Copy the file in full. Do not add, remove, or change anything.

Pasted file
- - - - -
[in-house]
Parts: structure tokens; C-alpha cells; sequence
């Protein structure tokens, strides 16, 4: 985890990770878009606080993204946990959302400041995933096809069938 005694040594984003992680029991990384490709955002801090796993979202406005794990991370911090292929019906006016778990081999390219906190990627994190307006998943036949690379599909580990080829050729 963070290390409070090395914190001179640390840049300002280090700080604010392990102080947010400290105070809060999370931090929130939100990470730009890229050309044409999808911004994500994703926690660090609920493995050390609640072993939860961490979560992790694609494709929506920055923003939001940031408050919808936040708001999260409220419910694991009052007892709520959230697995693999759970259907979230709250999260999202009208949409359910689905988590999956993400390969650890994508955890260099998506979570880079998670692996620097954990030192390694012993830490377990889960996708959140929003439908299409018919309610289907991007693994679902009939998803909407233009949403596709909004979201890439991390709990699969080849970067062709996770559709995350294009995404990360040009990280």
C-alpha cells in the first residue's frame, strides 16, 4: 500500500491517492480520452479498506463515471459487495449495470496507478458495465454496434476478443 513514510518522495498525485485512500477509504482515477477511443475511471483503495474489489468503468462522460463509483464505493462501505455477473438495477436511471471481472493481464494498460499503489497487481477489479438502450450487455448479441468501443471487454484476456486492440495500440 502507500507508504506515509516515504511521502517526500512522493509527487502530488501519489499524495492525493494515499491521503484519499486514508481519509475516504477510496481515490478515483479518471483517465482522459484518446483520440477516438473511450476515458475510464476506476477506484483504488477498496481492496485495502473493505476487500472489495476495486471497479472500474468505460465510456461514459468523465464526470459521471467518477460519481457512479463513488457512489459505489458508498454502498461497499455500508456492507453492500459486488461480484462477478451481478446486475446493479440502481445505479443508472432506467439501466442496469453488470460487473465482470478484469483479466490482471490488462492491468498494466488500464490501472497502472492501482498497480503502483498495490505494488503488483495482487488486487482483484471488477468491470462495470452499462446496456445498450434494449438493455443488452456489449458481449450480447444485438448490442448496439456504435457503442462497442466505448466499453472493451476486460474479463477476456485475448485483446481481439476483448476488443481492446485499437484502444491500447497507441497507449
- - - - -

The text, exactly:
[in-house]
Parts: structure tokens; C-alpha cells; sequence
């Protein structure tokens, strides 16, 4: 985890990770878009606080993204946990959302400041995933096809069938 005694040594984003992680029991990384490709955002801090796993979202406005794990991370911090292929019906006016778990081999390219906190990627994190307006998943036949690379599909580990080829050729 963070290390409070090395914190001179640390840049300002280090700080604010392990102080947010400290105070809060999370931090929130939100990470730009890229050309044409999808911004994500994703926690660090609920493995050390609640072993939860961490979560992790694609494709929506920055923003939001940031408050919808936040708001999260409220419910694991009052007892709520959230697995693999759970259907979230709250999260999202009208949409359910689905988590999956993400390969650890994508955890260099998506979570880079998670692996620097954990030192390694012993830490377990889960996708959140929003439908299409018919309610289907991007693994679902009939998803909407233009949403596709909004979201890439991390709990699969080849970067062709996770559709995350294009995404990360040009990280």
C-alpha cells in the first residue's frame, strides 16, 4: 500500500491517492480520452479498506463515471459487495449495470496507478458495465454496434476478443 513514510518522495498525485485512500477509504482515477477511443475511471483503495474489489468503468462522460463509483464505493462501505455477473438495477436511471471481472493481464494498460499503489497487481477489479438502450450487455448479441468501443471487454484476456486492440495500440 502507500507508504506515509516515504511521502517526500512522493509527487502530488501519489499524495492525493494515499491521503484519499486514508481519509475516504477510496481515490478515483479518471483517465482522459484518446483520440477516438473511450476515458475510464476506476477506484483504488477498496481492496485495502473493505476487500472489495476495486471497479472500474468505460465510456461514459468523465464526470459521471467518477460519481457512479463513488457512489459505489458508498454502498461497499455500508456492507453492500459486488461480484462477478451481478446486475446493479440502481445505479443508472432506467439501466442496469453488470460487473465482470478484469483479466490482471490488462492491468498494466488500464490501472497502472492501482498497480503502483498495490505494488503488483495482487488486487482483484471488477468491470462495470452499462446496456445498450434494449438493455443488452456489449458481449450480447444485438448490442448496439456504435457503442462497442466505448466499453472493451476486460474479463477476456485475448485483446481481439476483448476488443481492446485499437484502444491500447497507441497507449